The “critical payroll data comes as a most welcome distraction and will provide an essential update on the pace of US job gains”, said Stephen Innes at AxiTrader.

“With US economic growth mostly dependent on the consumer, a healthy labour market is crucial to any constructive ‘risk-on’ narrative”.

“With the market backdrop remaining supportive –- namely, improving macro, central bank easing, and receding… risk around trade, Brexit, and the Middle East, the path of least resistance remains up.”

Oil prices dipped, with the sharp gains enjoyed in the wake of the US assassination of Iran’s top general last week being wiped out. The commodity is now below levels seen before the killing early last Friday.

Innes added that with “the chance of a proxy or rogue threat of disruption to physical supply still elevated, we could see a floor start to build around current (price) levels”.

“At the same time, traders will now turn the focus back on the relatively pedestrian views around trade and data, which remain positive for oil.”

Key figures at 0710 GMT

Tokyo – Nikkei 225: UP 0.5 percent at 23,850.57 (close)

Hong Kong – Hang Seng: UP 0.2 percent at 28,609.63

Shanghai – Composite: DOWN 0.1 percent at 3,092.29 (close)

Pound/dollar: UP at $1.3083 from $1.3064 at 2200 GMT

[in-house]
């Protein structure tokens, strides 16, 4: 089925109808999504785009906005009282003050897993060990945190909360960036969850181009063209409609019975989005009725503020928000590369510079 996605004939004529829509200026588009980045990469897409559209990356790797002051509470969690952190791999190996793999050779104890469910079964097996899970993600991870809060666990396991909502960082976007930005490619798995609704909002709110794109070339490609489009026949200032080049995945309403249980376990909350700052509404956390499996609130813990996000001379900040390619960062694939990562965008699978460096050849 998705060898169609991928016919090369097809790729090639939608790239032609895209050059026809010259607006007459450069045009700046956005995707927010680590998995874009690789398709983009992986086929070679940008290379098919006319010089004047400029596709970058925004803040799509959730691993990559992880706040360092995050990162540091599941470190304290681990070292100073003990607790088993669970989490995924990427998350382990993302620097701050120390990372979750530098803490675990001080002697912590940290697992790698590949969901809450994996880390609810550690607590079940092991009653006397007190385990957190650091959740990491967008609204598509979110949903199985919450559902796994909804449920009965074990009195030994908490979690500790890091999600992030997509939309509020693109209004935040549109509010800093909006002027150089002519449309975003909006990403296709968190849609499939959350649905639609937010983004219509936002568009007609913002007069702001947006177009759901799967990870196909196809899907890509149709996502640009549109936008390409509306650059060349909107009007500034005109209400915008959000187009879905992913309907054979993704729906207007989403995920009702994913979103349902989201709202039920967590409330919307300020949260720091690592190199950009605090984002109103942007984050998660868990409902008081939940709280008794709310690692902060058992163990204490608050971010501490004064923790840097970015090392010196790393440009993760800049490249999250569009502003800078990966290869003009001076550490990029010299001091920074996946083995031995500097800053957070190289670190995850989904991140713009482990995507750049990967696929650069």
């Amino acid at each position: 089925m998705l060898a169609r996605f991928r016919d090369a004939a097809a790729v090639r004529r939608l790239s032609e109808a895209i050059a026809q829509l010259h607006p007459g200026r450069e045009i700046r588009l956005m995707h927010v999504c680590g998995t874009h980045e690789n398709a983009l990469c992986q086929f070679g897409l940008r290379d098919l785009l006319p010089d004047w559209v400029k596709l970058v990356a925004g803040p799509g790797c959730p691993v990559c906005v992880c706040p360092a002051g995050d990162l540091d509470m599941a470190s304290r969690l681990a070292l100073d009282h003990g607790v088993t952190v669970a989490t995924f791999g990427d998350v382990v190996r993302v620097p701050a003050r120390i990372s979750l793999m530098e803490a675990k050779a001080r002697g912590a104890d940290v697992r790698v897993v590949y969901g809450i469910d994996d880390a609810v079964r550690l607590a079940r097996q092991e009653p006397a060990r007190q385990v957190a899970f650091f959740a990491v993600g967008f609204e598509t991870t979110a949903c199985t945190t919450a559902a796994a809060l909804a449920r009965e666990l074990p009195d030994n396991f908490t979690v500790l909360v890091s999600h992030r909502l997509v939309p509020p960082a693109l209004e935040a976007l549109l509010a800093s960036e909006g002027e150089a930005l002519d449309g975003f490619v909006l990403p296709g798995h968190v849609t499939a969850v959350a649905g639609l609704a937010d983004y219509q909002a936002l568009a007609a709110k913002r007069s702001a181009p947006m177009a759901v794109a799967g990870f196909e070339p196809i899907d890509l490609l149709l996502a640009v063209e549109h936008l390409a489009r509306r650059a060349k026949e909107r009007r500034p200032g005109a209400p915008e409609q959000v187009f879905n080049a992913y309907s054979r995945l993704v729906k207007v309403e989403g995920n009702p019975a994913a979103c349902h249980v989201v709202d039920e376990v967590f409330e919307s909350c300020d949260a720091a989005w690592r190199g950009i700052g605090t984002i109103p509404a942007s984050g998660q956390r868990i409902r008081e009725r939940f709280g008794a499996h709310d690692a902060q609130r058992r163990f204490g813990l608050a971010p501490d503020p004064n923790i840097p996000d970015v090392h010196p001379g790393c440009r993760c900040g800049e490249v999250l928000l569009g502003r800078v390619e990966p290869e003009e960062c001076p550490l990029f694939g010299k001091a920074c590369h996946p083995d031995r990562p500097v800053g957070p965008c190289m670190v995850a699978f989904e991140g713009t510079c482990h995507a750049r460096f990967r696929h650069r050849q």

Euro/pound: DOWN at 84.90 pence from 84.98 pence

Euro/dollar: UP at $1.1108 at $1.1105

Dollar/yen: UP at 109.57 yen from 109.51 yen

Brent Crude: DOWN eight cents at $65.29 per barrel

West Texas Intermediate: DOWN 10 cents at $59.46 per barrel

New York – Dow: UP 0.7 percent at 28,956.90 (close)

London – FTSE 100: UP 0.3 percent at 7,598.12 (close)

US Stocks End At Records As Iran Worries Ease

Traders work on the floor of the New York Stock Exchange (NYSE) on January 03, 2020 in New York City.  Spencer Platt/Getty Images/AFP SPENCER PLATT / GETTY IMAGES NORTH AMERICA / AFP

 

 

Wall Street stocks jumped to fresh records on Thursday following a buoyant session for global equities as investors took heart that a US-Iran conflict is not escalating and a trade deal with China is likely to be signed.

All three major US indices finished at all-time highs, with the broad-based S&P 500 winning 0.7 percent as haven investments such as gold and the yen faltered.

The gains in New York marked a second straight session of advances on rising confidence about the US-Iran clash following statements Wednesday by US President Donald Trump and Iranian officials.

“Assuming Iran-US tensions continue to simmer rather than boil, markets are likely to refocus on the global growth outlook and on trade, with the interim US-China trade deal expected to be signed on 15 January,” said National Australia Bank’s Tapas Strickland.